Donald Trump received Fabiana Rosales, Juan Guaidó’s wife, in the Oval Office on Wednesday and underscored his support for the leader of the National Assembly, two months after he was recognized by the United States and half a hundred countries as interim president of Venezuela, with Nicolás Maduro still installed in power. The U.S. president raised the tone of his threats to the chavista regime – “You can’t reach more pressure than you already have, outside the military,” he said – and sent a direct message to Moscow, which has sent military to the Caribbean country: “Russia must leave.
The vice president, Mike Pence, was scheduled to host Rosales’ visit to the White House, but finally Trump also honored Guaidó’s wife, whom he referred to as first lady. “Today I fear for my husband’s life,” Rosales said before the press, highlighting the accusations of “terrorism” against Guaidó’s brother, Gustavo, and the arrest of Roberto Marrero, his right hand. “It is a blow to the closest circle of the president trying to destabilize his struggle,” he added.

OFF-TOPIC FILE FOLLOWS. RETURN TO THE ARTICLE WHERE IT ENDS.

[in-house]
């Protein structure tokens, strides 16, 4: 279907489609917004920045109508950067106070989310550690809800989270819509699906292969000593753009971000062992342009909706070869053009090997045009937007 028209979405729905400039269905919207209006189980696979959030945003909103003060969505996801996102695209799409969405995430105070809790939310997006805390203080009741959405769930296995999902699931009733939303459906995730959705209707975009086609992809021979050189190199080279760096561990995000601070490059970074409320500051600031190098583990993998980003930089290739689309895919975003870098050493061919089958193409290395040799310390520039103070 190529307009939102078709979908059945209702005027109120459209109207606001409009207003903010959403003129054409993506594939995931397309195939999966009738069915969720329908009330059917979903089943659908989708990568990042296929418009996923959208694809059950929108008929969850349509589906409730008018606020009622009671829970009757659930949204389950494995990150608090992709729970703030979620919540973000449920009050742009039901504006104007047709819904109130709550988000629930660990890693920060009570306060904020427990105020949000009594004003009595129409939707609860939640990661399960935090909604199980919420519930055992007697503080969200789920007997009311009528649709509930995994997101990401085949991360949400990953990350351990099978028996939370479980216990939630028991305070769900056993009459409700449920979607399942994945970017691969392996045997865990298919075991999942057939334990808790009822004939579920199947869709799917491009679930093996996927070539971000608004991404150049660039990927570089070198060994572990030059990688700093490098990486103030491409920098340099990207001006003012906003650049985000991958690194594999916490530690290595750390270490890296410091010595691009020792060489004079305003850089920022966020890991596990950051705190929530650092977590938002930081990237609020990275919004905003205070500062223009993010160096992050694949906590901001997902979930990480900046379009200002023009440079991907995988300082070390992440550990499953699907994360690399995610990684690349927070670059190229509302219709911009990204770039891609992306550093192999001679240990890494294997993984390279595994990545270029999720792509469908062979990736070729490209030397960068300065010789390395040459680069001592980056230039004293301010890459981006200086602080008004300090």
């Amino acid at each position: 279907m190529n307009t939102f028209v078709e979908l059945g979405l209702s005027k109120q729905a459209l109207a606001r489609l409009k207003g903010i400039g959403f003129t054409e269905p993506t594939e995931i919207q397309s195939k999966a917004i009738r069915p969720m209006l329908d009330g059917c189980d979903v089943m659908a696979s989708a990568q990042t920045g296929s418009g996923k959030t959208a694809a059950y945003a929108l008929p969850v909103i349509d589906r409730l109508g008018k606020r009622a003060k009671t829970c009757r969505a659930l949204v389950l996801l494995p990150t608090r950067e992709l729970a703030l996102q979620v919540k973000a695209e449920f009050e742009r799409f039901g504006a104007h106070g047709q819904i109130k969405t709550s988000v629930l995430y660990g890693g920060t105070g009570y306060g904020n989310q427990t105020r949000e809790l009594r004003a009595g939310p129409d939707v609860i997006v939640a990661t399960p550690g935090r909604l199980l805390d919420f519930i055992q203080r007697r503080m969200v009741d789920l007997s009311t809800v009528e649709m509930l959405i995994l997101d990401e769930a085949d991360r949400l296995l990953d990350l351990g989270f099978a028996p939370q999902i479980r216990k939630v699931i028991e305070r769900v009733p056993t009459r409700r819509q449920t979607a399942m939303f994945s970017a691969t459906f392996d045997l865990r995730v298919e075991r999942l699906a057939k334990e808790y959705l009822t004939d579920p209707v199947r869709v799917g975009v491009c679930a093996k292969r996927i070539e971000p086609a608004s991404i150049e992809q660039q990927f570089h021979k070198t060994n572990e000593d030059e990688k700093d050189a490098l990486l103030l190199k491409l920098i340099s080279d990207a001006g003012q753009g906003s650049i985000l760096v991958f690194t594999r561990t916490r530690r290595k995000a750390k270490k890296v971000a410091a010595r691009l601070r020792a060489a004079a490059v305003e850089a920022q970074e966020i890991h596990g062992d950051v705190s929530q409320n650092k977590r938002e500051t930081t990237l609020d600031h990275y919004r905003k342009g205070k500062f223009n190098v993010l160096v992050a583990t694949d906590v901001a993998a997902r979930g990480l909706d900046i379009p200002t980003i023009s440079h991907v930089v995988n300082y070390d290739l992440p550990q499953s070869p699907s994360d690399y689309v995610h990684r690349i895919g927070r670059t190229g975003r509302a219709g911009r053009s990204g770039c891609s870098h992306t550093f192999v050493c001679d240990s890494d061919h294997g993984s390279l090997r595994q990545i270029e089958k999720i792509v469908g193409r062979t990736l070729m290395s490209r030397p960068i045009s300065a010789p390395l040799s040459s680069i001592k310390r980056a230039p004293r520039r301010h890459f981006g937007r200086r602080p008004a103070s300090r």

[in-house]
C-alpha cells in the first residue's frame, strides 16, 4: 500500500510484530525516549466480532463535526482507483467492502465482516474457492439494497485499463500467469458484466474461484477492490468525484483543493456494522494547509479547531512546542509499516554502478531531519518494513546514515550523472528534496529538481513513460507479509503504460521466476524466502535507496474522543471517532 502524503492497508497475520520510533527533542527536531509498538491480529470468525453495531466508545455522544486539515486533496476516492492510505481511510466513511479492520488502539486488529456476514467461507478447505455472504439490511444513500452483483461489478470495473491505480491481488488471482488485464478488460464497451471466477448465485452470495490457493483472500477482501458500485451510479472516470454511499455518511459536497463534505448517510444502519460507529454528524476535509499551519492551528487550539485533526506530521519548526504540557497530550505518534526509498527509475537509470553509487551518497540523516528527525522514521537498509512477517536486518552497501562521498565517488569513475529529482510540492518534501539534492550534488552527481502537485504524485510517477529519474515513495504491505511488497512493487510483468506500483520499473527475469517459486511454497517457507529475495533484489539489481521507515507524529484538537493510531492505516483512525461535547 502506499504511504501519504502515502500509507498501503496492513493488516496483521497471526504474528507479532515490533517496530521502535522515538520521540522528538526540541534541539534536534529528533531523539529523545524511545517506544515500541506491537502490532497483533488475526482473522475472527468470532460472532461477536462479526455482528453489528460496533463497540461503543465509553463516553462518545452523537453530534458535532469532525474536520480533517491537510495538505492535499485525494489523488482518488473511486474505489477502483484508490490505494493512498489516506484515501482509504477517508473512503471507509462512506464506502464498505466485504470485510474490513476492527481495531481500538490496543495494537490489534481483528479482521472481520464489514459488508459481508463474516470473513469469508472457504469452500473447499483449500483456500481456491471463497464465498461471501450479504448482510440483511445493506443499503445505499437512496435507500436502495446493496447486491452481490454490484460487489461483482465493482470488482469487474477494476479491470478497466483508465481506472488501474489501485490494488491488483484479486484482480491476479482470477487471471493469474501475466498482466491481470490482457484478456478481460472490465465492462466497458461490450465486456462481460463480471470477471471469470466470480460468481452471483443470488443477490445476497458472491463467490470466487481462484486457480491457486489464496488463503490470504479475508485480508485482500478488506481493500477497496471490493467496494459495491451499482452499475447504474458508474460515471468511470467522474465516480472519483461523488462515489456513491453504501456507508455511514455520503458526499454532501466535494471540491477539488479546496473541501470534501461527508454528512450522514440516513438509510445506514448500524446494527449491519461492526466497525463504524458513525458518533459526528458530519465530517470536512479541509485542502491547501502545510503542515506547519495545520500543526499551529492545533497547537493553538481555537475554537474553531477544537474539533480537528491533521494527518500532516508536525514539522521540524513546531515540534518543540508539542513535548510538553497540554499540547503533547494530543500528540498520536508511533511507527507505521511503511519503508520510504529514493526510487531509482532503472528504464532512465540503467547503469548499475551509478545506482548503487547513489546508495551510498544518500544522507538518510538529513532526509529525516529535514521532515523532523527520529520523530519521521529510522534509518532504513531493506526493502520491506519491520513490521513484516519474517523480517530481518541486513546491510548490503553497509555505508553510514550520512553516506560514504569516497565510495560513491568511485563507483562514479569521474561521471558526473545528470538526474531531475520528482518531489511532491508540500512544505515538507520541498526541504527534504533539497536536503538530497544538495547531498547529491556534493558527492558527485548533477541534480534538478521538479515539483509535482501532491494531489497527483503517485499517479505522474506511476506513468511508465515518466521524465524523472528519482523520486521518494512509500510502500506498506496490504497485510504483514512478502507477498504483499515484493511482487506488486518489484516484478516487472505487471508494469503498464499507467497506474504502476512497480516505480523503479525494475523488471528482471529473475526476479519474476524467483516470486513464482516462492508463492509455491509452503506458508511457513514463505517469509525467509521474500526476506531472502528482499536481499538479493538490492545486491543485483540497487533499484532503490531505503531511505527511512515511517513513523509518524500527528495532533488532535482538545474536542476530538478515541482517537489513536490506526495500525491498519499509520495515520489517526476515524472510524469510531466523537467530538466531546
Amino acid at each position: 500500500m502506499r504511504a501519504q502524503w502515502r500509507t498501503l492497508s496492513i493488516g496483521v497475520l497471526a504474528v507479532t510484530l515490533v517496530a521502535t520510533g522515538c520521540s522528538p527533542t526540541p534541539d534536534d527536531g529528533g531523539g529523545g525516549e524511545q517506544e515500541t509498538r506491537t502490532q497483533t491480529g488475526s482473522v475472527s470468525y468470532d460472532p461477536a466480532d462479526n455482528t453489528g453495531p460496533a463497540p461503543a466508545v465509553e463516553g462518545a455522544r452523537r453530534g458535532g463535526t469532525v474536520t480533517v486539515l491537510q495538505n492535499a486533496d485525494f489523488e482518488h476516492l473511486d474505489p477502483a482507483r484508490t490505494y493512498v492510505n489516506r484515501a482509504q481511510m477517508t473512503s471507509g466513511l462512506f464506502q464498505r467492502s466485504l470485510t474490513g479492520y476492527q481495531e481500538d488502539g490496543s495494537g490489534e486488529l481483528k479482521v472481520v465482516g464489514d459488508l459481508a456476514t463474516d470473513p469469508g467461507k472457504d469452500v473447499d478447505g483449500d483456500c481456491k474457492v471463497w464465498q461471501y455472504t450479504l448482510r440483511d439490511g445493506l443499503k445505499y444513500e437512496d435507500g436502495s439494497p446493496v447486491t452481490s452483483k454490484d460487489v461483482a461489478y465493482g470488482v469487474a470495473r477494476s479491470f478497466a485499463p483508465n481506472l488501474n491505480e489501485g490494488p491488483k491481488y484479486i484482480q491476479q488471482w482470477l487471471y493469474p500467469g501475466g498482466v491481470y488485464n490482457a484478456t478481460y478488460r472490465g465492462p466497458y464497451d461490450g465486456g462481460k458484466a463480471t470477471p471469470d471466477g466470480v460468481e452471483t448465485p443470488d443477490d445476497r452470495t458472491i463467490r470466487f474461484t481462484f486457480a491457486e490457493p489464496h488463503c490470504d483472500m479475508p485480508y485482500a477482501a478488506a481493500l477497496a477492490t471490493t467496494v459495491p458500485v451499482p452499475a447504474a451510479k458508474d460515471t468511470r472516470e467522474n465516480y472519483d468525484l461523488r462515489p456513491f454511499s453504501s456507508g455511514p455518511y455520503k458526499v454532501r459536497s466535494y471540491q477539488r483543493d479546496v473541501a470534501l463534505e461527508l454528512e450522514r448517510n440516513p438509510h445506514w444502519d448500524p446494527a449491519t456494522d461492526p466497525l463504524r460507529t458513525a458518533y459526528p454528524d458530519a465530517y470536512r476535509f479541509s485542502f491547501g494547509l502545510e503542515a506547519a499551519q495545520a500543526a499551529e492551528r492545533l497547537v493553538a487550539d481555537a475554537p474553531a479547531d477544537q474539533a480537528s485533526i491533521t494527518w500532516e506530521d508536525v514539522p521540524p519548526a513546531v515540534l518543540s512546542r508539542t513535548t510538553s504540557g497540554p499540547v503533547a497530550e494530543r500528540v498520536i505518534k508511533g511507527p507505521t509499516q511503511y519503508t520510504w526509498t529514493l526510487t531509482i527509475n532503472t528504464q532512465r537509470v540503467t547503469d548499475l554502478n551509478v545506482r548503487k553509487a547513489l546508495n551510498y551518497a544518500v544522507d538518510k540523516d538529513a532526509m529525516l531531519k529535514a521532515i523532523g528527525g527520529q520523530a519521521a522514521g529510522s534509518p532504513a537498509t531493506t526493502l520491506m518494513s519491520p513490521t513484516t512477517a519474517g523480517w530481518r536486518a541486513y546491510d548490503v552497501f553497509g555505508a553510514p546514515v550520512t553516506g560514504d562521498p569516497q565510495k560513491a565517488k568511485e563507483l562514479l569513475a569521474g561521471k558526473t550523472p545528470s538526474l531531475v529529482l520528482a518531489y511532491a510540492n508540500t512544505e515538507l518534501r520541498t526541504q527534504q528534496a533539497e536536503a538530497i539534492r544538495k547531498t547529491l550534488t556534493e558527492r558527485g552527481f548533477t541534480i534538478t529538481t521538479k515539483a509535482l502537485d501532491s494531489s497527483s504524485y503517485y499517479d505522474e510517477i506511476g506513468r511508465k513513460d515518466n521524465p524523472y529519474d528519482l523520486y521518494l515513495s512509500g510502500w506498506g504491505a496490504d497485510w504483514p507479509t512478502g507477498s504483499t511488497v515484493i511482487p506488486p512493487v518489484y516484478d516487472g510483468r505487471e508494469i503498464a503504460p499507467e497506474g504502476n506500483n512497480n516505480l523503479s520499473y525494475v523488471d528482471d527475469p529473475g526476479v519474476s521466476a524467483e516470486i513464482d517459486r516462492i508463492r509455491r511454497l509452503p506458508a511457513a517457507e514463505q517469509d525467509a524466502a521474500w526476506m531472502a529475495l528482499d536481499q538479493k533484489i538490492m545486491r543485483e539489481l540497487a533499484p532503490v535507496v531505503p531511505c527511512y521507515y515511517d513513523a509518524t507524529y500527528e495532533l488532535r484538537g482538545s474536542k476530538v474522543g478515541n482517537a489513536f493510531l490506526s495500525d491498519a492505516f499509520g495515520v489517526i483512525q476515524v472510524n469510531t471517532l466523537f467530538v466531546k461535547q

As weeks pass in Venezuela, U.S. sanctions multiply – to oil, to gold, to the heart of the Venezuelan economy – diplomatic pressure increases and the country’s crisis worsens, but chavismo remains at the effective command of the government, protected by the army. Now, moreover, it has new Russian military support. The Kremlin, Maduro’s great ally, acknowledged on Tuesday that it has sent “specialists”, who join the deployment of Russian S-300 anti-aircraft batteries in the periphery of Caracas.
The question of what will be the point of rupture by which the Trump Administration would opt for a military intervention does not stop repeating itself in Washington in every press conference, in every interview, as time passes and the political situation deteriorates. The U.S. government assures that it still has room for pressure with sanctions, many of which have not yet been effectively implemented, but this Wednesday Trump sounded harder. “Right now they have a lot of pressure, they don’t have money, they don’t have oil, they don’t have anything. So, we’ll see,” he said. “Outside the military, no more pressure can be reached than they already have,” to insist on the official U.S. slogan in this conflict: “All options are on the table.